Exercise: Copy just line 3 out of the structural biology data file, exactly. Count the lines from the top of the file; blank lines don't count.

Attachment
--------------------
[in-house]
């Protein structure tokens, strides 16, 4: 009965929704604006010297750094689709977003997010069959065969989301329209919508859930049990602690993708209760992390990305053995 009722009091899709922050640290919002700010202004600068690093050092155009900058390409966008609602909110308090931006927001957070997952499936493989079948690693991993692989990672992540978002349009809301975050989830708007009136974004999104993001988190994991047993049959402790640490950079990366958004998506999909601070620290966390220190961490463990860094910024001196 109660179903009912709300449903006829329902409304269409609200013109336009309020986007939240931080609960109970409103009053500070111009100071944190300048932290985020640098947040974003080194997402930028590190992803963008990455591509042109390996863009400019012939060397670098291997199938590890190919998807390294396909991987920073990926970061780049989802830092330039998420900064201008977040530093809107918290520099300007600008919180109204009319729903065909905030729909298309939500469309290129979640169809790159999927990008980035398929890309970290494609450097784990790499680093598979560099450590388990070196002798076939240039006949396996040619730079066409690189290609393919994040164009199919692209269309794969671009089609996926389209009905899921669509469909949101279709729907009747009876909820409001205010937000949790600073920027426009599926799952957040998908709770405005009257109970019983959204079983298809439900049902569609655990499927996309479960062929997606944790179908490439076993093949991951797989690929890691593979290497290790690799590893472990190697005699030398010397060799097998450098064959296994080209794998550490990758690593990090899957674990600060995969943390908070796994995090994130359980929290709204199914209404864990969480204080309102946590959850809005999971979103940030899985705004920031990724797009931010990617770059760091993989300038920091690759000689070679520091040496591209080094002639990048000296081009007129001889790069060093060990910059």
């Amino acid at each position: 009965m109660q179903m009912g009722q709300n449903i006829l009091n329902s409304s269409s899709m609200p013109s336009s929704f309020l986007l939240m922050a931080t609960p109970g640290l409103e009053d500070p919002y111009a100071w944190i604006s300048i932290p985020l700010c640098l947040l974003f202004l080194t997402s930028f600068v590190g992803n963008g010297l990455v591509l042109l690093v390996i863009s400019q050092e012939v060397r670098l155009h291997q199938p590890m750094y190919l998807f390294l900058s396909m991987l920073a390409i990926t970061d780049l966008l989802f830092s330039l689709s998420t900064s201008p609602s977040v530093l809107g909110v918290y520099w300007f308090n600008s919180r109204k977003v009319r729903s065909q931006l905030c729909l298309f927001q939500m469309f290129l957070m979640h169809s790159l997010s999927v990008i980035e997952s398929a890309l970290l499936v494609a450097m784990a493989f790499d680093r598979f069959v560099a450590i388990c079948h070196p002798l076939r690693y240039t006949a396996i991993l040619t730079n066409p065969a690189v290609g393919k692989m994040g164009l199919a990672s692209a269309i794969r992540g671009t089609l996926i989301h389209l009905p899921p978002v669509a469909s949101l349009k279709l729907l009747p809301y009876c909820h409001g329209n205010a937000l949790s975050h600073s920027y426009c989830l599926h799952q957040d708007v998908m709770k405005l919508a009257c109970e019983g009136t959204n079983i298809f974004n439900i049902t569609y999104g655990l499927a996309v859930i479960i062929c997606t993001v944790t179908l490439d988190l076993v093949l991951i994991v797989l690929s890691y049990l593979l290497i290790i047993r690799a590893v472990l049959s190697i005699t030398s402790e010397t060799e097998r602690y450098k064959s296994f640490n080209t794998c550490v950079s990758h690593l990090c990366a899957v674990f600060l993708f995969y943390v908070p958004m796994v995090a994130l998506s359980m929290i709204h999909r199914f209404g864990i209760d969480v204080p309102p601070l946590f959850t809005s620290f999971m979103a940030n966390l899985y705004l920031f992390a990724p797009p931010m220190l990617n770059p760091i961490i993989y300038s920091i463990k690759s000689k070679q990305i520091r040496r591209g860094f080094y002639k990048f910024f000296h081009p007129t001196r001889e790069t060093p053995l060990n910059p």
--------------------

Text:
């Amino acid at each position: 009965m109660q179903m009912g009722q709300n449903i006829l009091n329902s409304s269409s899709m609200p013109s336009s929704f309020l986007l939240m922050a931080t609960p109970g640290l409103e009053d500070p919002y111009a100071w944190i604006s300048i932290p985020l700010c640098l947040l974003f202004l080194t997402s930028f600068v590190g992803n963008g010297l990455v591509l042109l690093v390996i863009s400019q050092e012939v060397r670098l155009h291997q199938p590890m750094y190919l998807f390294l900058s396909m991987l920073a390409i990926t970061d780049l966008l989802f830092s330039l689709s998420t900064s201008p609602s977040v530093l809107g909110v918290y520099w300007f308090n600008s919180r109204k977003v009319r729903s065909q931006l905030c729909l298309f927001q939500m469309f290129l957070m979640h169809s790159l997010s999927v990008i980035e997952s398929a890309l970290l499936v494609a450097m784990a493989f790499d680093r598979f069959v560099a450590i388990c079948h070196p002798l076939r690693y240039t006949a396996i991993l040619t730079n066409p065969a690189v290609g393919k692989m994040g164009l199919a990672s692209a269309i794969r992540g671009t089609l996926i989301h389209l009905p899921p978002v669509a469909s949101l349009k279709l729907l009747p809301y009876c909820h409001g329209n205010a937000l949790s975050h600073s920027y426009c989830l599926h799952q957040d708007v998908m709770k405005l919508a009257c109970e019983g009136t959204n079983i298809f974004n439900i049902t569609y999104g655990l499927a996309v859930i479960i062929c997606t993001v944790t179908l490439d988190l076993v093949l991951i994991v797989l690929s890691y049990l593979l290497i290790i047993r690799a590893v472990l049959s190697i005699t030398s402790e010397t060799e097998r602690y450098k064959s296994f640490n080209t794998c550490v950079s990758h690593l990090c990366a899957v674990f600060l993708f995969y943390v908070p958004m796994v995090a994130l998506s359980m929290i709204h999909r199914f209404g864990i209760d969480v204080p309102p601070l946590f959850t809005s620290f999971m979103a940030n966390l899985y705004l920031f992390a990724p797009p931010m220190l990617n770059p760091i961490i993989y300038s920091i463990k690759s000689k070679q990305i520091r040496r591209g860094f080094y002639k990048f910024f000296h081009p007129t001196r001889e790069t060093p053995l060990n910059p």